Quirk-Silva also said, “New revelations today [May 09, 2017] from the State Auditor’s office show Napolitano’s office spent lavishly on parties and other extravagant events and took steps to deny information on its spending practices to the auditors.” To underscore a vote of no confidence in Napolitano, Quirk-Silva added an example: “Spending $13,000—the equivalent of one undergraduate student’s tuition for an entire year—on a fancy retirement dinner shows President Napolitano is not worthy of the public’s trust.” Seek restitution!
Albeit non-violent, ethics violations can be criminal in nature. Federal and/or California ethics laws potentially relevant to this discourse include misappropriations, use of public resources, non-disclosure, and perhaps honest services fraud.
Since the US Department of Education contributes funds (tax dollars) to the UC school system, federal investment plays a role. Therefore, federal laws are applicable.
State Auditor Elaine Howle’s government website states, “The single audit satisfies the federal requirements for an independent financial audit and compliance audits of federal programs which is a condition for the State to receive over $76 billion in federal funds each year.” So, yeah, there’s that. That also engenders US Attorney General Jeff Sessions throwing the ball in the hands of the California AG, regardless of the private internal inquiry.
Are we looking at a democratic dustpan doing some housecleaning, meekly? Do you think the alleged thieves at UC will be shaken from their cushy sanctuary and face consequences?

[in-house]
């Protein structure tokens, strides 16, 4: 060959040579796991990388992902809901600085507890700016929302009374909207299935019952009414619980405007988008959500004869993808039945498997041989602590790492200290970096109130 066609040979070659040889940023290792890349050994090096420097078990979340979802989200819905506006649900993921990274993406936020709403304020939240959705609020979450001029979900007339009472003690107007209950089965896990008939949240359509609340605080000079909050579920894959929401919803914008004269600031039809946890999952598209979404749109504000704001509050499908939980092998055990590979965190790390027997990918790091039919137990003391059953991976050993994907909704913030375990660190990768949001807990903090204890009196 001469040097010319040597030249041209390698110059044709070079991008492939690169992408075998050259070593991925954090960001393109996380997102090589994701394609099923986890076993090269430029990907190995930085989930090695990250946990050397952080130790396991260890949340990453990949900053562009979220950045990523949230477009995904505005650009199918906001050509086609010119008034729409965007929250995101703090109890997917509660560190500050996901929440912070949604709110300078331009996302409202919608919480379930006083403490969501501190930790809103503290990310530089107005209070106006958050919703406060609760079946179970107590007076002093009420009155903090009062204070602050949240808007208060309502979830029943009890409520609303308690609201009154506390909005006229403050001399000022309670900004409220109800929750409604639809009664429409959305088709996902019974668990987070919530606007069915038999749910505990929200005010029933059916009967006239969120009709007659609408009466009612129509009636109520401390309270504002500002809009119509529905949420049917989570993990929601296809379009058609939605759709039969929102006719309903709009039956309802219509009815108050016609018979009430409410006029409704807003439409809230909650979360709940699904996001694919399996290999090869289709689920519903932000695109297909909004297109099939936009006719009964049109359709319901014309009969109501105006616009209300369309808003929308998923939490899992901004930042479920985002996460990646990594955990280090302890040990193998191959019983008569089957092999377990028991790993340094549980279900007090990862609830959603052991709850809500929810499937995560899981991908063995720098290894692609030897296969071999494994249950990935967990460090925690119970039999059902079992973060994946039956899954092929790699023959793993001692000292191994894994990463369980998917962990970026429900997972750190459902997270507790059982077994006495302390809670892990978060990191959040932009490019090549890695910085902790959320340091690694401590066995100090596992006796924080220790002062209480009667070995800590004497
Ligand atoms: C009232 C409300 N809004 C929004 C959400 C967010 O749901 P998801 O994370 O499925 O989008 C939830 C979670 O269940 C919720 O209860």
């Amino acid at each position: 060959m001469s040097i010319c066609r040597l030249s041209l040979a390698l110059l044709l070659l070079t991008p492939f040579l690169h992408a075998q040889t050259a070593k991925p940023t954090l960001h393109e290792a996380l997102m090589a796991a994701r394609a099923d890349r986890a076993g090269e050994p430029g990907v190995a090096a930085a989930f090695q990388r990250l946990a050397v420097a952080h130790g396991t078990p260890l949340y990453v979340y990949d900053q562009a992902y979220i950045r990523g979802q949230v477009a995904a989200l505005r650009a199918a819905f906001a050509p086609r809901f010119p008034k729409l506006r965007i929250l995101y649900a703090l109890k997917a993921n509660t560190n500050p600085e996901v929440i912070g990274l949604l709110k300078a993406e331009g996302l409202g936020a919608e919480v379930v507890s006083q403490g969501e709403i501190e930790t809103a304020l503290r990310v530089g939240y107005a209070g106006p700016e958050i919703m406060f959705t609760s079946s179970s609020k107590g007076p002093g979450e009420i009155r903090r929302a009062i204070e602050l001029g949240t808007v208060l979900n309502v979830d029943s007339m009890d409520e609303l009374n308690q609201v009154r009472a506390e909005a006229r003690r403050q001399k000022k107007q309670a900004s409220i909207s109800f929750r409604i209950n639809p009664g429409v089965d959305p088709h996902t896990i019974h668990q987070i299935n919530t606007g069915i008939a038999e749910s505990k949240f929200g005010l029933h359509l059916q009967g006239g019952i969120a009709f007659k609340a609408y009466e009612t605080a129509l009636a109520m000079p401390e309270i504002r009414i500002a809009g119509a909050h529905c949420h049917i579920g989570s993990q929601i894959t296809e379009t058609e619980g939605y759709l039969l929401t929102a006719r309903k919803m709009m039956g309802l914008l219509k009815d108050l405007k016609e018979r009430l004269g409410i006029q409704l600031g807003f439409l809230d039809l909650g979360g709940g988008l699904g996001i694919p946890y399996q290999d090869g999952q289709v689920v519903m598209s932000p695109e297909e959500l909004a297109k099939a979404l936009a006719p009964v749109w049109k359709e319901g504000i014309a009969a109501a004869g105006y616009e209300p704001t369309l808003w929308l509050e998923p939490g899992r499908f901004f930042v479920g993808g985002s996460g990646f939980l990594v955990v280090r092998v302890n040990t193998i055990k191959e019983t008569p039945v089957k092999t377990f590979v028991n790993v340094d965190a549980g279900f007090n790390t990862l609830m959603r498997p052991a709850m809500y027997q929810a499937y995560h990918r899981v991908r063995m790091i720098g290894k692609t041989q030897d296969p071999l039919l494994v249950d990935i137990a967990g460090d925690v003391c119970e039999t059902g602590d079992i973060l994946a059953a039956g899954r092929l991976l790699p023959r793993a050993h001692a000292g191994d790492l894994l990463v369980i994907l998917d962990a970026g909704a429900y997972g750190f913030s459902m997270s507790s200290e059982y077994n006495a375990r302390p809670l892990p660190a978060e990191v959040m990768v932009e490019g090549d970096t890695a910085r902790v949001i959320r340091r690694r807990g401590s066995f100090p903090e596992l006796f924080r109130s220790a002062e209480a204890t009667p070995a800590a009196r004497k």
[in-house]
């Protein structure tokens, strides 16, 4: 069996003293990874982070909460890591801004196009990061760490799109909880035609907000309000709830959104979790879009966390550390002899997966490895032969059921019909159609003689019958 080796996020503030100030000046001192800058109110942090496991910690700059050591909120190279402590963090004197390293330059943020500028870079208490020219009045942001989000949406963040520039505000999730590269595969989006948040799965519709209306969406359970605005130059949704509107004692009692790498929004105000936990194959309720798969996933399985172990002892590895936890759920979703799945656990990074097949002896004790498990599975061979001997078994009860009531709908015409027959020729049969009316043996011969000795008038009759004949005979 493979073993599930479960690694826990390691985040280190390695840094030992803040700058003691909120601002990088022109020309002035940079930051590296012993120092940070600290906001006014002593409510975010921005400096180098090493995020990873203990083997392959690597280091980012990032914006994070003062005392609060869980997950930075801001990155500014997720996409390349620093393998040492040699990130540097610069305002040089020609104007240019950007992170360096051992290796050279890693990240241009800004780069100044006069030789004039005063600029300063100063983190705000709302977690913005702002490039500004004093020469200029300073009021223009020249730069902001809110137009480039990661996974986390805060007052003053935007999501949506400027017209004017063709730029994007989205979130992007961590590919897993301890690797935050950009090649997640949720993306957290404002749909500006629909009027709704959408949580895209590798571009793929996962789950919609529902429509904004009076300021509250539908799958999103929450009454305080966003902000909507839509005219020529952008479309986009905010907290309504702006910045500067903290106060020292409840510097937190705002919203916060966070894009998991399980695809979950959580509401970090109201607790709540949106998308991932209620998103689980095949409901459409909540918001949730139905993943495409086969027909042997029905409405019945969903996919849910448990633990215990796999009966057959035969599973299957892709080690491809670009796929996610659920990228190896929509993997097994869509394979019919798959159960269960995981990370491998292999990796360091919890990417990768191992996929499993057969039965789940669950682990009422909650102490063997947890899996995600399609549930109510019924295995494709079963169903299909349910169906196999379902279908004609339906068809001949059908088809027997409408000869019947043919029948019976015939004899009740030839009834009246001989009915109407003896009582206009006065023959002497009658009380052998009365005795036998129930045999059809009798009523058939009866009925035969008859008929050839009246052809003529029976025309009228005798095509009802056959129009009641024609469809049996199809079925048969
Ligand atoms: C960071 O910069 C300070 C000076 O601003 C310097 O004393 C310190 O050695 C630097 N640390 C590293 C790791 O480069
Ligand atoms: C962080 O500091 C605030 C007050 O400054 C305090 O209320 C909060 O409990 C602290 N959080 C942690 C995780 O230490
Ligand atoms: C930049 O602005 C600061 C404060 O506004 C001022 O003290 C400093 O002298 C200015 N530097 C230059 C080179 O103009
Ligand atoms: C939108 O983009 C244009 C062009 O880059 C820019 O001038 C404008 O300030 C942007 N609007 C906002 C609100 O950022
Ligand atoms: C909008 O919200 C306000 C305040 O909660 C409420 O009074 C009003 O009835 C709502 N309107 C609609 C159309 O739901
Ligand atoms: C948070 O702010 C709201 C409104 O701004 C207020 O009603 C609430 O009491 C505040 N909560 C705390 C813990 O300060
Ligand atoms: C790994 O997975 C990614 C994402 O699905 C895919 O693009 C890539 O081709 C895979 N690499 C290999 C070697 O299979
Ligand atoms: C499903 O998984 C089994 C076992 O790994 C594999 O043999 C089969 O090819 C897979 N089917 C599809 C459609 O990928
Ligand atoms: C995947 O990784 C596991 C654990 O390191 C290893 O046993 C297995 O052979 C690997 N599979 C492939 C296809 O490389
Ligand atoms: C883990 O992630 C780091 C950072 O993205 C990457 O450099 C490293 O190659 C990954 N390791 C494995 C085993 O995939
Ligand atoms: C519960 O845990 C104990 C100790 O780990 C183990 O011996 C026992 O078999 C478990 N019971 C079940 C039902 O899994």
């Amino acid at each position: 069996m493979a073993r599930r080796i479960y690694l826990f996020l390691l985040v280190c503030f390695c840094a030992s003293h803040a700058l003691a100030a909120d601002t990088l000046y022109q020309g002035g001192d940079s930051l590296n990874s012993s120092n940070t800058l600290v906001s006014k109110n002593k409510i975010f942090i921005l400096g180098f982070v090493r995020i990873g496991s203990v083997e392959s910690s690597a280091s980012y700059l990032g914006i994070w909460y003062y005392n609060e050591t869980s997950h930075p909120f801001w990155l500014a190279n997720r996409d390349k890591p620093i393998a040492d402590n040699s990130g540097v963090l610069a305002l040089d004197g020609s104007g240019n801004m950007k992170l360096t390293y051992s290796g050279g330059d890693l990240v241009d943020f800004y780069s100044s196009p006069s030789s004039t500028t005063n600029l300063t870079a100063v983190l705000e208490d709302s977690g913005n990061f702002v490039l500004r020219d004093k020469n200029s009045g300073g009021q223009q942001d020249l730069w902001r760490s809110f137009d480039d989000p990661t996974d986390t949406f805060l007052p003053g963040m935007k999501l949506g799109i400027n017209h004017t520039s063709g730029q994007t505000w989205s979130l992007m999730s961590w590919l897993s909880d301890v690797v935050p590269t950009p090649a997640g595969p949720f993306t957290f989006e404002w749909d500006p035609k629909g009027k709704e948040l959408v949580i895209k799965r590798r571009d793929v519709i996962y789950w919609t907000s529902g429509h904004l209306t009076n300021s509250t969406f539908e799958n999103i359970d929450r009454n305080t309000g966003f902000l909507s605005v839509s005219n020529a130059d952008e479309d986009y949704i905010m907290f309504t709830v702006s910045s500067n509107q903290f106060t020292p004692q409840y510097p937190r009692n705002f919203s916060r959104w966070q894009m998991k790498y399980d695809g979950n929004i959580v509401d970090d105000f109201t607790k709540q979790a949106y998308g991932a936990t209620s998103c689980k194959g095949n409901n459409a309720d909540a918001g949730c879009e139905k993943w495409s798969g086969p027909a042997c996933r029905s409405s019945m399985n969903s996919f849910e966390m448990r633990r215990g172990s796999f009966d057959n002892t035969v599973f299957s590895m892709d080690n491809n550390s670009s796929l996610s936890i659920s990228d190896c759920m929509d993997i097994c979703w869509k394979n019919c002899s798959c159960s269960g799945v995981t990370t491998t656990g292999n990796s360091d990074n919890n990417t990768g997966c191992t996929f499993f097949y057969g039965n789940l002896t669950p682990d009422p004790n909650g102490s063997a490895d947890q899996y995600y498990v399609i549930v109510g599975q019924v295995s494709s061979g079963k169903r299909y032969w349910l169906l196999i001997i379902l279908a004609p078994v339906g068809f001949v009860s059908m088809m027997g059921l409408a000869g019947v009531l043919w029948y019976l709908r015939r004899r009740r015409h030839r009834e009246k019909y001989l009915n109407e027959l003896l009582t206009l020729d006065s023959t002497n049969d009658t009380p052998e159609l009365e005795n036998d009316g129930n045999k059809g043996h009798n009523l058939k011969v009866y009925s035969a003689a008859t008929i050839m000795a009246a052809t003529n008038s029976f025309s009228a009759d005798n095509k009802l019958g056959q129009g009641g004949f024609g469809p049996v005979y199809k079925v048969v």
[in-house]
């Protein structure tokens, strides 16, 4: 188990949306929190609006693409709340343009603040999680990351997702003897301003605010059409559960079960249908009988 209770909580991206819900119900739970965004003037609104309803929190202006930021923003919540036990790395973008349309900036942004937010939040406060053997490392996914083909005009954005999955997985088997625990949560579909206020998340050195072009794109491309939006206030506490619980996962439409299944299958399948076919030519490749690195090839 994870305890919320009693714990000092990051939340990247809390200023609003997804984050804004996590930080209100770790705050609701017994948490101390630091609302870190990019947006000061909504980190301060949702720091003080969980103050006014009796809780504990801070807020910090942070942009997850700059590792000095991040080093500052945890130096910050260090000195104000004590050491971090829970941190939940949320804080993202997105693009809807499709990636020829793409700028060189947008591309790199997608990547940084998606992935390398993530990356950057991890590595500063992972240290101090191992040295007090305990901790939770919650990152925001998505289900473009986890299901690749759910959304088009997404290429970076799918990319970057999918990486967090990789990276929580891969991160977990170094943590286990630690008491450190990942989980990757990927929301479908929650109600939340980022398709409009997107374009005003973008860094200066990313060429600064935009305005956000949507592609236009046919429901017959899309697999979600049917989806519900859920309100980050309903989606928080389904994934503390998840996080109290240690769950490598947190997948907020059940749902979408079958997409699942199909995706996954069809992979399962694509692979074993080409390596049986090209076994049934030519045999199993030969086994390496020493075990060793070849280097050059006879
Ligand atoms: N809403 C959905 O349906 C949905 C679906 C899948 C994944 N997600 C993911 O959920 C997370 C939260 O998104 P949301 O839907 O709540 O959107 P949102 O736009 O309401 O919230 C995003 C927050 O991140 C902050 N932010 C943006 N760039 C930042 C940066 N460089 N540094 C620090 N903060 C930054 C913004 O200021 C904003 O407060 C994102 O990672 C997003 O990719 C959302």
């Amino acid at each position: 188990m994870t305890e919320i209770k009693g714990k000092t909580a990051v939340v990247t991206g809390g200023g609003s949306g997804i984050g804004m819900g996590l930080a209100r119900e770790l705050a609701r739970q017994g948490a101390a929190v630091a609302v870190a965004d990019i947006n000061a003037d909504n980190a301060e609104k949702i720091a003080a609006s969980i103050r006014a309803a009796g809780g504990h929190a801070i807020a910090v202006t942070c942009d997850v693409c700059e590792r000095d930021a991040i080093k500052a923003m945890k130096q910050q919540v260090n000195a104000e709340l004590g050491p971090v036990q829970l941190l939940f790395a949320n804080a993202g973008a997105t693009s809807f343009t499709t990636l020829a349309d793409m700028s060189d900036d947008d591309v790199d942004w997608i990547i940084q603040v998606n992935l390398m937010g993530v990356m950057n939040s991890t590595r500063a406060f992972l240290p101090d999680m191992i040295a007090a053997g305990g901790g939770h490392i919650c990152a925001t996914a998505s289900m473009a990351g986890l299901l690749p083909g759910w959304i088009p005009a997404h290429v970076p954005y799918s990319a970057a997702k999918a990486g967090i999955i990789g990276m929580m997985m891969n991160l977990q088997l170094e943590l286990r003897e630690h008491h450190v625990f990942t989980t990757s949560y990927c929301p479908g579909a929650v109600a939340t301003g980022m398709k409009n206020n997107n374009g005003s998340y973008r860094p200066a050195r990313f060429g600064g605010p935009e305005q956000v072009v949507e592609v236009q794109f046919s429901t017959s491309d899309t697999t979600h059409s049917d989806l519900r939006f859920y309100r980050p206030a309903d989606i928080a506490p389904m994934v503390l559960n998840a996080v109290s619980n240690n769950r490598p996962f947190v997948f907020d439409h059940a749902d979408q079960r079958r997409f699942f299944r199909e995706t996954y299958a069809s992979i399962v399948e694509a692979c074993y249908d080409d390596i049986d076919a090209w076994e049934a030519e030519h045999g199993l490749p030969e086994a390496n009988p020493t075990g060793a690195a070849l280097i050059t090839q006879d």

In its bylaws, the UC Board of Regents site claims that its university’s president “implements the policies and objectives of the Board, and keeps the Board informed of all significant developments affecting the University.” I’m certain that would include $175 million. It goes on to explain, “The President develops, and on the approval of the Board, manages the University budget.” Again, I’m pretty sure that would include a whopping $175 million stacked in some drawer or wherever she warmed the dough.
The San Francisco Chronicle outlined in its article that State Auditor Elaine Howle also submitted 33 recommendations for immediate implantation throughout the UC system. “We’re going to enact all 33 of them,” said Napolitano’s spokesperson, Dianne Klein. That’s good, since one of the tenets is abusing autonomy and conferred authority. Sound like something we’ve endured up until November 2016?
One more thing—since Hueston Hennigan LLP is rated as a “powerhouse” legal team skilled in white-collar cases, is it hired to unearth the facts and arrive at the truth…or merely mitigate and wipe egg off chins? I’m thinking President Napolitano prefers scrambled.